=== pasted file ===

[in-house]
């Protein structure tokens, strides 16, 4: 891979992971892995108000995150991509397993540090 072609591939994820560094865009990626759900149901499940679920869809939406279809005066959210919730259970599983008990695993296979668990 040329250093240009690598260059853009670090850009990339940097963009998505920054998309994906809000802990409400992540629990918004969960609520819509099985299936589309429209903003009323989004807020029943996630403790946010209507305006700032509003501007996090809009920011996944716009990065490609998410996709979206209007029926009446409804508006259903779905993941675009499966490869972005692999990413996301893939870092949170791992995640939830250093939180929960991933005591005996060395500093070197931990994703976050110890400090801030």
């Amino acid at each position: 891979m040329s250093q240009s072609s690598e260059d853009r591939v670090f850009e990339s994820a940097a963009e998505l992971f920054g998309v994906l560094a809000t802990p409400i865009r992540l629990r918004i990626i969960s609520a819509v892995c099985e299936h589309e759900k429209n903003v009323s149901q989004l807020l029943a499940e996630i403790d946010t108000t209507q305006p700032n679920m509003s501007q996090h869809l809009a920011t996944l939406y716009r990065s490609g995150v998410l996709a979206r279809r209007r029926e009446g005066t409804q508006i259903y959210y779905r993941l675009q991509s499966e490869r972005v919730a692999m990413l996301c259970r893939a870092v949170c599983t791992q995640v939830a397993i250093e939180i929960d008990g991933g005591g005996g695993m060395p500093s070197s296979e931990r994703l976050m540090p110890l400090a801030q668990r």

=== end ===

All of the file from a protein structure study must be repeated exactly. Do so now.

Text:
[in-house]
């Protein structure tokens, strides 16, 4: 891979992971892995108000995150991509397993540090 072609591939994820560094865009990626759900149901499940679920869809939406279809005066959210919730259970599983008990695993296979668990 040329250093240009690598260059853009670090850009990339940097963009998505920054998309994906809000802990409400992540629990918004969960609520819509099985299936589309429209903003009323989004807020029943996630403790946010209507305006700032509003501007996090809009920011996944716009990065490609998410996709979206209007029926009446409804508006259903779905993941675009499966490869972005692999990413996301893939870092949170791992995640939830250093939180929960991933005591005996060395500093070197931990994703976050110890400090801030």
């Amino acid at each position: 891979m040329s250093q240009s072609s690598e260059d853009r591939v670090f850009e990339s994820a940097a963009e998505l992971f920054g998309v994906l560094a809000t802990p409400i865009r992540l629990r918004i990626i969960s609520a819509v892995c099985e299936h589309e759900k429209n903003v009323s149901q989004l807020l029943a499940e996630i403790d946010t108000t209507q305006p700032n679920m509003s501007q996090h869809l809009a920011t996944l939406y716009r990065s490609g995150v998410l996709a979206r279809r209007r029926e009446g005066t409804q508006i259903y959210y779905r993941l675009q991509s499966e490869r972005v919730a692999m990413l996301c259970r893939a870092v949170c599983t791992q995640v939830a397993i250093e939180i929960d008990g991933g005591g005996g695993m060395p500093s070197s296979e931990r994703l976050m540090p110890l400090a801030q668990r």